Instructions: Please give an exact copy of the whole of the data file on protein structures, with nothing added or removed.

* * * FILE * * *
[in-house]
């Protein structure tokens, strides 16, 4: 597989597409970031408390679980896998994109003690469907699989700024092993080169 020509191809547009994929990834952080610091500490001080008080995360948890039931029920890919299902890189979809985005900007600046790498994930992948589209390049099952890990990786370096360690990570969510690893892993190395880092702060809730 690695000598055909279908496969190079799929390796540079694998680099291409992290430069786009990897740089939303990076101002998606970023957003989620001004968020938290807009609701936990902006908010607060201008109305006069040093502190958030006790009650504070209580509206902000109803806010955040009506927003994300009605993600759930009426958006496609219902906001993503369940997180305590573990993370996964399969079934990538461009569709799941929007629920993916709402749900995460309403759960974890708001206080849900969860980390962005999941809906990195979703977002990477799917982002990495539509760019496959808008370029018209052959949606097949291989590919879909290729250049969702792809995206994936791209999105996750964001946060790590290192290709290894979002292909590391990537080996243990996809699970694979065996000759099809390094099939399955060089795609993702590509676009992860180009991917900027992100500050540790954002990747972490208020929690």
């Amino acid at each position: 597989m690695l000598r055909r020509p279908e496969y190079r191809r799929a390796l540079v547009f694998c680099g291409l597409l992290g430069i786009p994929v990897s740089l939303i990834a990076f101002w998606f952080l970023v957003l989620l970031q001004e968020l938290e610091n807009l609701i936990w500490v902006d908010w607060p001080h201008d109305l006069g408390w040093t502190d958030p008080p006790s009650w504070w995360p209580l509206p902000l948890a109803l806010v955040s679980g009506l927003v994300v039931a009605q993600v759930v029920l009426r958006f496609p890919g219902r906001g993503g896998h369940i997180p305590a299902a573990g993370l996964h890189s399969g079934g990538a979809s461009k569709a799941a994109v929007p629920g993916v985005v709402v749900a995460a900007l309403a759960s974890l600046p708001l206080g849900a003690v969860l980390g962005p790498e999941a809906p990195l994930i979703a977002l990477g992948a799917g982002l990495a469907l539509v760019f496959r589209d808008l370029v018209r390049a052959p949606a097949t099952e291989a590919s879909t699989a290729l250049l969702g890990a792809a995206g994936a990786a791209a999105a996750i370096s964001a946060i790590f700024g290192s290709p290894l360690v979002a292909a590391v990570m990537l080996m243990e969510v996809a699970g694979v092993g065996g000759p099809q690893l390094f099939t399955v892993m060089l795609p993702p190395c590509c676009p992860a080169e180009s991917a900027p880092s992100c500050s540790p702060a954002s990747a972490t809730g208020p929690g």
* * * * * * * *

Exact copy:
[in-house]
């Protein structure tokens, strides 16, 4: 597989597409970031408390679980896998994109003690469907699989700024092993080169 020509191809547009994929990834952080610091500490001080008080995360948890039931029920890919299902890189979809985005900007600046790498994930992948589209390049099952890990990786370096360690990570969510690893892993190395880092702060809730 690695000598055909279908496969190079799929390796540079694998680099291409992290430069786009990897740089939303990076101002998606970023957003989620001004968020938290807009609701936990902006908010607060201008109305006069040093502190958030006790009650504070209580509206902000109803806010955040009506927003994300009605993600759930009426958006496609219902906001993503369940997180305590573990993370996964399969079934990538461009569709799941929007629920993916709402749900995460309403759960974890708001206080849900969860980390962005999941809906990195979703977002990477799917982002990495539509760019496959808008370029018209052959949606097949291989590919879909290729250049969702792809995206994936791209999105996750964001946060790590290192290709290894979002292909590391990537080996243990996809699970694979065996000759099809390094099939399955060089795609993702590509676009992860180009991917900027992100500050540790954002990747972490208020929690």
């Amino acid at each position: 597989m690695l000598r055909r020509p279908e496969y190079r191809r799929a390796l540079v547009f694998c680099g291409l597409l992290g430069i786009p994929v990897s740089l939303i990834a990076f101002w998606f952080l970023v957003l989620l970031q001004e968020l938290e610091n807009l609701i936990w500490v902006d908010w607060p001080h201008d109305l006069g408390w040093t502190d958030p008080p006790s009650w504070w995360p209580l509206p902000l948890a109803l806010v955040s679980g009506l927003v994300v039931a009605q993600v759930v029920l009426r958006f496609p890919g219902r906001g993503g896998h369940i997180p305590a299902a573990g993370l996964h890189s399969g079934g990538a979809s461009k569709a799941a994109v929007p629920g993916v985005v709402v749900a995460a900007l309403a759960s974890l600046p708001l206080g849900a003690v969860l980390g962005p790498e999941a809906p990195l994930i979703a977002l990477g992948a799917g982002l990495a469907l539509v760019f496959r589209d808008l370029v018209r390049a052959p949606a097949t099952e291989a590919s879909t699989a290729l250049l969702g890990a792809a995206g994936a990786a791209a999105a996750i370096s964001a946060i790590f700024g290192s290709p290894l360690v979002a292909a590391v990570m990537l080996m243990e969510v996809a699970g694979v092993g065996g000759p099809q690893l390094f099939t399955v892993m060089l795609p993702p190395c590509c676009p992860a080169e180009s991917a900027p880092s992100c500050s540790p702060a954002s990747a972490t809730g208020p929690g």